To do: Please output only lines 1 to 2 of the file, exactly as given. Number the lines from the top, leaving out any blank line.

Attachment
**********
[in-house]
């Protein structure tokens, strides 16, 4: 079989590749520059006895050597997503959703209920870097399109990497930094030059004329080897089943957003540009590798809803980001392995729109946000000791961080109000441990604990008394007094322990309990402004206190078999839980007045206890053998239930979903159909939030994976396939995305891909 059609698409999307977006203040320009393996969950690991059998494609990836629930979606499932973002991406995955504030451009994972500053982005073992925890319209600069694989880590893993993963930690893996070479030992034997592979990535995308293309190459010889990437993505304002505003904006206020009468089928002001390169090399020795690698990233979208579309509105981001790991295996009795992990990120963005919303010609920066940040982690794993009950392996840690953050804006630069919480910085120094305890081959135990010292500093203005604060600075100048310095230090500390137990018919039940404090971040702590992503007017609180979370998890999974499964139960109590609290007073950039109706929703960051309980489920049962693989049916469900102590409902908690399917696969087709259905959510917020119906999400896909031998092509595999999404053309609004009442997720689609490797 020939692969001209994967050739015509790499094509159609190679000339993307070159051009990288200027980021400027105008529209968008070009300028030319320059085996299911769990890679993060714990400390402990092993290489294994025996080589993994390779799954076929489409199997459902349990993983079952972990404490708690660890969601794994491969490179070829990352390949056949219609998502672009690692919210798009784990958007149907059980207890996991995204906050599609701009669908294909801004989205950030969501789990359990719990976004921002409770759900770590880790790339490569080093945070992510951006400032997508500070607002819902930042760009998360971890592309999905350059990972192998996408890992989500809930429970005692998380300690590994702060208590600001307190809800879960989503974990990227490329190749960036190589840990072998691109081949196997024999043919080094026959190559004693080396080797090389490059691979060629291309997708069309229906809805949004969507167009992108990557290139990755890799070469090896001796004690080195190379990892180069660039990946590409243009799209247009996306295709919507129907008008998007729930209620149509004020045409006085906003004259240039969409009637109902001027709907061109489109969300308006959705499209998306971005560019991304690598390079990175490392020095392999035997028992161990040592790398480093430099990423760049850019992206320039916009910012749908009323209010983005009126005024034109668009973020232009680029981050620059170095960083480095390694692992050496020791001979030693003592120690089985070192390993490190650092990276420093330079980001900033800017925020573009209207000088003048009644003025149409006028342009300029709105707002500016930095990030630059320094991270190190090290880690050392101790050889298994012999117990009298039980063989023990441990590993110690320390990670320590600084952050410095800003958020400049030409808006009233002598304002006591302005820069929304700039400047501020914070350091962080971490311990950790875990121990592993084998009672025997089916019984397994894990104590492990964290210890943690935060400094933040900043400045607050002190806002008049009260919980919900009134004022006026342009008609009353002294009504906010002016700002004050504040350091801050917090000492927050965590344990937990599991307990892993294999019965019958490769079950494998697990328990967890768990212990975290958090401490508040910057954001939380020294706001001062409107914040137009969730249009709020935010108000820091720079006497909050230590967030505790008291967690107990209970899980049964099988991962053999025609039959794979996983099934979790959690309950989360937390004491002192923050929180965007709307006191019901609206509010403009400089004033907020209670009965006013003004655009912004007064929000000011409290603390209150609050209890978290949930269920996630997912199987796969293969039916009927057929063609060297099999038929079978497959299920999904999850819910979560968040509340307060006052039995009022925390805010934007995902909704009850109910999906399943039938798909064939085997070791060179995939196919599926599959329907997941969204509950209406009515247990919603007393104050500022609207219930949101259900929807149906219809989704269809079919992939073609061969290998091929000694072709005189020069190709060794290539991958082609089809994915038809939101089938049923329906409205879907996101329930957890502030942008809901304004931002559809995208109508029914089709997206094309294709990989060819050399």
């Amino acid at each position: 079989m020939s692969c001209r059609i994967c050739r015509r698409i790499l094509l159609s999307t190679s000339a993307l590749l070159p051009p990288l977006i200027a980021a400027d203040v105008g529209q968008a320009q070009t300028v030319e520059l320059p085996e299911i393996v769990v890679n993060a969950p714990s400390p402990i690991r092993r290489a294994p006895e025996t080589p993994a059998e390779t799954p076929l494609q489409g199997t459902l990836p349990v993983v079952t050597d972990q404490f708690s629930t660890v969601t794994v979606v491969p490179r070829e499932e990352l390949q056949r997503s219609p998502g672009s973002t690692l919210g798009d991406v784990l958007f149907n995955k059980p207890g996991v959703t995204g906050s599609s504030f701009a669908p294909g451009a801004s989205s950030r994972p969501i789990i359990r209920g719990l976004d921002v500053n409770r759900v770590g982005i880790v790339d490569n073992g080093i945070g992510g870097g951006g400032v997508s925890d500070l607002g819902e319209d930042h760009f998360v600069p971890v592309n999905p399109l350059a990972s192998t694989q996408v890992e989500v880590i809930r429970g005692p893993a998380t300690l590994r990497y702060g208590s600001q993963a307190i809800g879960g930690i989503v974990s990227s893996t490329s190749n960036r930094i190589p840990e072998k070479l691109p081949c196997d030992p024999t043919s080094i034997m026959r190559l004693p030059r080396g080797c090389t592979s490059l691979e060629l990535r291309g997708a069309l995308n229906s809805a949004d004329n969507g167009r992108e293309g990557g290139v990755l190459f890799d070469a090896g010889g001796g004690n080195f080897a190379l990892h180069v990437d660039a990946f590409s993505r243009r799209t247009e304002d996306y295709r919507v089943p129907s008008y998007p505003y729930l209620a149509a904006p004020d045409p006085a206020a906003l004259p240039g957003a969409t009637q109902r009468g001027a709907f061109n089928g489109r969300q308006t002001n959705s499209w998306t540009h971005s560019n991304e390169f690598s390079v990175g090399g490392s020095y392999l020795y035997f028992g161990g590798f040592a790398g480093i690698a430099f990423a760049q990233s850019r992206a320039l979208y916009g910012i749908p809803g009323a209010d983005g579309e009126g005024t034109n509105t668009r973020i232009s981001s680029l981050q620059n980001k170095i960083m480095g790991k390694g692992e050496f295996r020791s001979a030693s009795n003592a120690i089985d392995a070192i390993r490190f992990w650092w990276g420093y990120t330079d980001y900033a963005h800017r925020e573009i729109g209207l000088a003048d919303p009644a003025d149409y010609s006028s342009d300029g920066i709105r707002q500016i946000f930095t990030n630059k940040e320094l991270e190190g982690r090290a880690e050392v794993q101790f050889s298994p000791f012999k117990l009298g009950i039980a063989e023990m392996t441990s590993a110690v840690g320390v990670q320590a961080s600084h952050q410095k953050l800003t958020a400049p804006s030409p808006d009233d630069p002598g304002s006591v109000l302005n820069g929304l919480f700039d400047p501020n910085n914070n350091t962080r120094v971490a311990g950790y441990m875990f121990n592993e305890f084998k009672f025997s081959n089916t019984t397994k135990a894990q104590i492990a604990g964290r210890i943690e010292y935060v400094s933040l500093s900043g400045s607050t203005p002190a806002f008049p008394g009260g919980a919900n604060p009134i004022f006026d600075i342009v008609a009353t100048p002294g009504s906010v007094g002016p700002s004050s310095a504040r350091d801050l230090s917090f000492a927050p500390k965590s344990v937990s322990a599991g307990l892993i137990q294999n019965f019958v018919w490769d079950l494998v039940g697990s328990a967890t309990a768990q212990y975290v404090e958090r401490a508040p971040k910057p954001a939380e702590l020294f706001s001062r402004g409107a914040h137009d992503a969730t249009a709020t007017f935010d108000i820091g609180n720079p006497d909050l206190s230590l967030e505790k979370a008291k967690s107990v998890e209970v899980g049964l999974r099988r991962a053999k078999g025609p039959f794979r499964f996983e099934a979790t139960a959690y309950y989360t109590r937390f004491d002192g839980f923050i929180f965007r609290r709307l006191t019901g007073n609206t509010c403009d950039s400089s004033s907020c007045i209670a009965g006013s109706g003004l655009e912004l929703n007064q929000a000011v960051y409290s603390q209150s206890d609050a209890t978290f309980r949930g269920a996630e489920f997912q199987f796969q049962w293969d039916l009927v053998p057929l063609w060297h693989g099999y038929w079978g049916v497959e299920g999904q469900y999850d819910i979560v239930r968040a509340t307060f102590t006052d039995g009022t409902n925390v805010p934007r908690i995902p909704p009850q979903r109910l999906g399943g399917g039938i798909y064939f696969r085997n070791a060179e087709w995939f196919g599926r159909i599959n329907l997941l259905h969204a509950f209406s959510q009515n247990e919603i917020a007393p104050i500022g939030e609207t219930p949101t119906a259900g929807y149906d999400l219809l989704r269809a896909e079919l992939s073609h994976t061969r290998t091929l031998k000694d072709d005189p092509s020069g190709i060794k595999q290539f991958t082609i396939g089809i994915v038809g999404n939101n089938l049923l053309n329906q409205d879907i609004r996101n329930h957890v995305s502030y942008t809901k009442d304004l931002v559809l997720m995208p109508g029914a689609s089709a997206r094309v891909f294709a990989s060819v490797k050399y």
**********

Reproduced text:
[in-house]
């Protein structure tokens, strides 16, 4: 079989590749520059006895050597997503959703209920870097399109990497930094030059004329080897089943957003540009590798809803980001392995729109946000000791961080109000441990604990008394007094322990309990402004206190078999839980007045206890053998239930979903159909939030994976396939995305891909 059609698409999307977006203040320009393996969950690991059998494609990836629930979606499932973002991406995955504030451009994972500053982005073992925890319209600069694989880590893993993963930690893996070479030992034997592979990535995308293309190459010889990437993505304002505003904006206020009468089928002001390169090399020795690698990233979208579309509105981001790991295996009795992990990120963005919303010609920066940040982690794993009950392996840690953050804006630069919480910085120094305890081959135990010292500093203005604060600075100048310095230090500390137990018919039940404090971040702590992503007017609180979370998890999974499964139960109590609290007073950039109706929703960051309980489920049962693989049916469900102590409902908690399917696969087709259905959510917020119906999400896909031998092509595999999404053309609004009442997720689609490797 020939692969001209994967050739015509790499094509159609190679000339993307070159051009990288200027980021400027105008529209968008070009300028030319320059085996299911769990890679993060714990400390402990092993290489294994025996080589993994390779799954076929489409199997459902349990993983079952972990404490708690660890969601794994491969490179070829990352390949056949219609998502672009690692919210798009784990958007149907059980207890996991995204906050599609701009669908294909801004989205950030969501789990359990719990976004921002409770759900770590880790790339490569080093945070992510951006400032997508500070607002819902930042760009998360971890592309999905350059990972192998996408890992989500809930429970005692998380300690590994702060208590600001307190809800879960989503974990990227490329190749960036190589840990072998691109081949196997024999043919080094026959190559004693080396080797090389490059691979060629291309997708069309229906809805949004969507167009992108990557290139990755890799070469090896001796004690080195190379990892180069660039990946590409243009799209247009996306295709919507129907008008998007729930209620149509004020045409006085906003004259240039969409009637109902001027709907061109489109969300308006959705499209998306971005560019991304690598390079990175490392020095392999035997028992161990040592790398480093430099990423760049850019992206320039916009910012749908009323209010983005009126005024034109668009973020232009680029981050620059170095960083480095390694692992050496020791001979030693003592120690089985070192390993490190650092990276420093330079980001900033800017925020573009209207000088003048009644003025149409006028342009300029709105707002500016930095990030630059320094991270190190090290880690050392101790050889298994012999117990009298039980063989023990441990590993110690320390990670320590600084952050410095800003958020400049030409808006009233002598304002006591302005820069929304700039400047501020914070350091962080971490311990950790875990121990592993084998009672025997089916019984397994894990104590492990964290210890943690935060400094933040900043400045607050002190806002008049009260919980919900009134004022006026342009008609009353002294009504906010002016700002004050504040350091801050917090000492927050965590344990937990599991307990892993294999019965019958490769079950494998697990328990967890768990212990975290958090401490508040910057954001939380020294706001001062409107914040137009969730249009709020935010108000820091720079006497909050230590967030505790008291967690107990209970899980049964099988991962053999025609039959794979996983099934979790959690309950989360937390004491002192923050929180965007709307006191019901609206509010403009400089004033907020209670009965006013003004655009912004007064929000000011409290603390209150609050209890978290949930269920996630997912199987796969293969039916009927057929063609060297099999038929079978497959299920999904999850819910979560968040509340307060006052039995009022925390805010934007995902909704009850109910999906399943039938798909064939085997070791060179995939196919599926599959329907997941969204509950209406009515247990919603007393104050500022609207219930949101259900929807149906219809989704269809079919992939073609061969290998091929000694072709005189020069190709060794290539991958082609089809994915038809939101089938049923329906409205879907996101329930957890502030942008809901304004931002559809995208109508029914089709997206094309294709990989060819050399």